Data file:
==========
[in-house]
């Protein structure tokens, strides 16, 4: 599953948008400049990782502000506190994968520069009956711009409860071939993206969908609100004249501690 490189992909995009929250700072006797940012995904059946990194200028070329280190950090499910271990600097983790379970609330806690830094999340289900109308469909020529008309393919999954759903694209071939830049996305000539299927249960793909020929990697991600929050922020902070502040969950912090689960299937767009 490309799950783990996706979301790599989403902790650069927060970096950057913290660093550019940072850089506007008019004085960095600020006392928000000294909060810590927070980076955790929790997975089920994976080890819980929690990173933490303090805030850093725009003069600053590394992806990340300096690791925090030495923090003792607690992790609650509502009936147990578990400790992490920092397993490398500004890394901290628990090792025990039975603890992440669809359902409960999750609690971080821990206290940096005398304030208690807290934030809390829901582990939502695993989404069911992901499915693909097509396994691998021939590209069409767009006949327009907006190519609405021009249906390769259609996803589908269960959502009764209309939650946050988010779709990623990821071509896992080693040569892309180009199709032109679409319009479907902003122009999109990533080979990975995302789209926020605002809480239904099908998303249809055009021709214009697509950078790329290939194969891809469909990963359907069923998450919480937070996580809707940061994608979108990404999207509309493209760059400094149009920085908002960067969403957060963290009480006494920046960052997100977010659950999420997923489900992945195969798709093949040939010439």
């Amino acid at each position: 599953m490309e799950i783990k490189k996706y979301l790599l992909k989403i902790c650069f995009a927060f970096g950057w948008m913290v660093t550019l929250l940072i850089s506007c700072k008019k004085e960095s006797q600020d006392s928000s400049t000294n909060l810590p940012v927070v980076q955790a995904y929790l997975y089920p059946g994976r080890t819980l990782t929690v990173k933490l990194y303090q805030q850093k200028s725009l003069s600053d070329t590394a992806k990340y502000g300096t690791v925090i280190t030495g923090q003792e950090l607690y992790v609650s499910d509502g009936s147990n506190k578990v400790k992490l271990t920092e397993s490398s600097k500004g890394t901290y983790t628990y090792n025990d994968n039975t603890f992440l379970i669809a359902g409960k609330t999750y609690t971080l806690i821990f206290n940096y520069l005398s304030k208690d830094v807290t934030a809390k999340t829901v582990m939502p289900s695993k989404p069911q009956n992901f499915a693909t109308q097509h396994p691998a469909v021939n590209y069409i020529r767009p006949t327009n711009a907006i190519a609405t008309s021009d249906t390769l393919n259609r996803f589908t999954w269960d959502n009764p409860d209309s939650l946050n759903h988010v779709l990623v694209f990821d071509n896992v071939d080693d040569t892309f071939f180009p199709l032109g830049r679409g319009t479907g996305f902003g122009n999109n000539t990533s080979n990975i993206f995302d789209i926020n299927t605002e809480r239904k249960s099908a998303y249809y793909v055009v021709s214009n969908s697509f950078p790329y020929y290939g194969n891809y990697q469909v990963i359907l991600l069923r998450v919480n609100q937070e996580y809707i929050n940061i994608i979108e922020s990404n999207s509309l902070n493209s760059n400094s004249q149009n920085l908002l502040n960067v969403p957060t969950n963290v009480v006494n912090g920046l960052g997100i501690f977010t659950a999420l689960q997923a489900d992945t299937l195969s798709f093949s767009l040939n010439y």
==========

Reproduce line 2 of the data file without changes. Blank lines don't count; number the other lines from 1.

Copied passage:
């Protein structure tokens, strides 16, 4: 599953948008400049990782502000506190994968520069009956711009409860071939993206969908609100004249501690 490189992909995009929250700072006797940012995904059946990194200028070329280190950090499910271990600097983790379970609330806690830094999340289900109308469909020529008309393919999954759903694209071939830049996305000539299927249960793909020929990697991600929050922020902070502040969950912090689960299937767009 490309799950783990996706979301790599989403902790650069927060970096950057913290660093550019940072850089506007008019004085960095600020006392928000000294909060810590927070980076955790929790997975089920994976080890819980929690990173933490303090805030850093725009003069600053590394992806990340300096690791925090030495923090003792607690992790609650509502009936147990578990400790992490920092397993490398500004890394901290628990090792025990039975603890992440669809359902409960999750609690971080821990206290940096005398304030208690807290934030809390829901582990939502695993989404069911992901499915693909097509396994691998021939590209069409767009006949327009907006190519609405021009249906390769259609996803589908269960959502009764209309939650946050988010779709990623990821071509896992080693040569892309180009199709032109679409319009479907902003122009999109990533080979990975995302789209926020605002809480239904099908998303249809055009021709214009697509950078790329290939194969891809469909990963359907069923998450919480937070996580809707940061994608979108990404999207509309493209760059400094149009920085908002960067969403957060963290009480006494920046960052997100977010659950999420997923489900992945195969798709093949040939010439």